3. Bring a complete set of dry clothes for camp

    • You can’t know what will happen during the day. Having a set of dry clothes to change into ensures you will be comfortable at night.
  4. Avoid getting sweaty

    • This one is tough if you’re taking on any sort of elevation. If you avoid getting sweaty, you have a much better chance at staying warm. Try this:
      • When you’re headed up the hill, walk at half speed.
      • Even if your temperature is comfortable, consider losing a layer before taking on any significant elevation gain. It’s better to start cold and warm up than to get sweaty.
      • Invest in a REALLY nice base layer. It should transport the sweat away from your skin and allow it to evaporate rather than linger and give you a chill.
  5. Carry spare hats and gloves

    • Yes, have a spare set for the evening, but also have a spare set available for hiking. You will at some point put your hand down in a puddle or sweat up your hat–wet gear won’t keep you warm.
  6. Wet clothes will dry faster if you wear them

    • I know, I know, this is hypocritical of number 5. It’s true, your body heat is the best chance your clothes have to dry. If you can, wear your sweaty clothes so that they can dry out. If your gloves or hats get wet, put them in your pants pocket so that it’s close to your body. This way, you can have warm hands and dry your back up gloves at the same time.
  7. Keep moving!

    • Plan a hike that is going to take most of the day light hours. If you’re dressed well and you’re moving, you’ll stay warm. Consider eating lunch on the go or stopping in the sun rather than in the shade. Keep your stops short and make sure to throw on a down jacket while you’re not exerting yourself.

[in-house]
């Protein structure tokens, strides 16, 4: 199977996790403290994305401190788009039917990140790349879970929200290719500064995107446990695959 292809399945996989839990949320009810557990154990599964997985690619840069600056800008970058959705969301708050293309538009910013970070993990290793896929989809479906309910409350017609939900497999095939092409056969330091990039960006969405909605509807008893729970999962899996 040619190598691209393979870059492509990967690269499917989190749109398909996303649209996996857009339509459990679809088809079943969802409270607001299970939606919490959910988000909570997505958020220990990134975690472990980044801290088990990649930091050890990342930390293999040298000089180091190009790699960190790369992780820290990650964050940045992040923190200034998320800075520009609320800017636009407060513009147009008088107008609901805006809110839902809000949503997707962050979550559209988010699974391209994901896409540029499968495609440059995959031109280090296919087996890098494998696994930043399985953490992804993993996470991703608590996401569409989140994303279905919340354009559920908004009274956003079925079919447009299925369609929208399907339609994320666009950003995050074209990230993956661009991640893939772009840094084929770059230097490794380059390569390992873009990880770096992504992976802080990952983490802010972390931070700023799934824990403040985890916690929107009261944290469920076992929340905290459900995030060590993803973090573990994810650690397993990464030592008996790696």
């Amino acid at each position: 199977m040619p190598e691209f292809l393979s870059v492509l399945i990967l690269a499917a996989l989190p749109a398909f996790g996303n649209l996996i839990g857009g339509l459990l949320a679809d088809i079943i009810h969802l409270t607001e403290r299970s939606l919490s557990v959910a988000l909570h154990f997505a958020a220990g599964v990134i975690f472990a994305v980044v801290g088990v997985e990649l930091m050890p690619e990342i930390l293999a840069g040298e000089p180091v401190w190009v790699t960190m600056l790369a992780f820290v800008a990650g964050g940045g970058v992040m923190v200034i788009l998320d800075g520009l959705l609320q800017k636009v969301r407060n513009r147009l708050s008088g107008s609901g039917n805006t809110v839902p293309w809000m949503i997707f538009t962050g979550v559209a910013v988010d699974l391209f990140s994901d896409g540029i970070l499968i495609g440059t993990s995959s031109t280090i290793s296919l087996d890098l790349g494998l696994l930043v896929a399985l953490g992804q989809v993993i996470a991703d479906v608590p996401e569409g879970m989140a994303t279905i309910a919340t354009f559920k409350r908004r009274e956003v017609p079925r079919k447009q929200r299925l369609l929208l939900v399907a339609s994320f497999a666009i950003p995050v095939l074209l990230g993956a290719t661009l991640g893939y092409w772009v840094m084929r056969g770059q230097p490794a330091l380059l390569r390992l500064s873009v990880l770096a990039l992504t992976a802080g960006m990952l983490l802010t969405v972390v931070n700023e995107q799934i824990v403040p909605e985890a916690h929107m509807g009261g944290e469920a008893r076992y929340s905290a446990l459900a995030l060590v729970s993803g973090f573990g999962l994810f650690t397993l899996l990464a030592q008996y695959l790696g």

8. Make sure to refuel

    • When you’re moving, your body stays pretty warm without much effort, but when you stop, it takes extra energy to stay warm. Your body won’t be able to keep you warm if it doesn’t have the calories needed to do that. Make sure you eat enough!
  9. Make yourself a hot beverage

    • A warm drink can make a HUGE difference. Kyle and I bring decaf instant coffee for the evenings. As we set up camp, Kyle boils water for our meal. The meal takes about 20 minutes to “cook” and while it’s re-hydrating, we boil two more cups of water for our coffee. I often need to lose a layer after drinking my evening coffee!
  10. Bring hand-warmers

    • Some people don’t need the extra warmth for their hands or feet, but I have terrible circulation. If it weren’t for hand warmers, I don’t think I could continue running around in the cold all winter long.

Take it from someone who gets cold very easily and who used to think that hiking and backpacking were reserved for the summer months…I’m converted! If you have the right gear and information, winter is the best season for hiking and backpacking.

Until next time friends,

Sincerely Yours,
The Mitteneers



  1. This article is so on point. When we did live back east we did a couple wintwr camping trips- not quite what we expected. But it is so beautiful, you just have to make sure to prepare. So i thank you for these tips 😊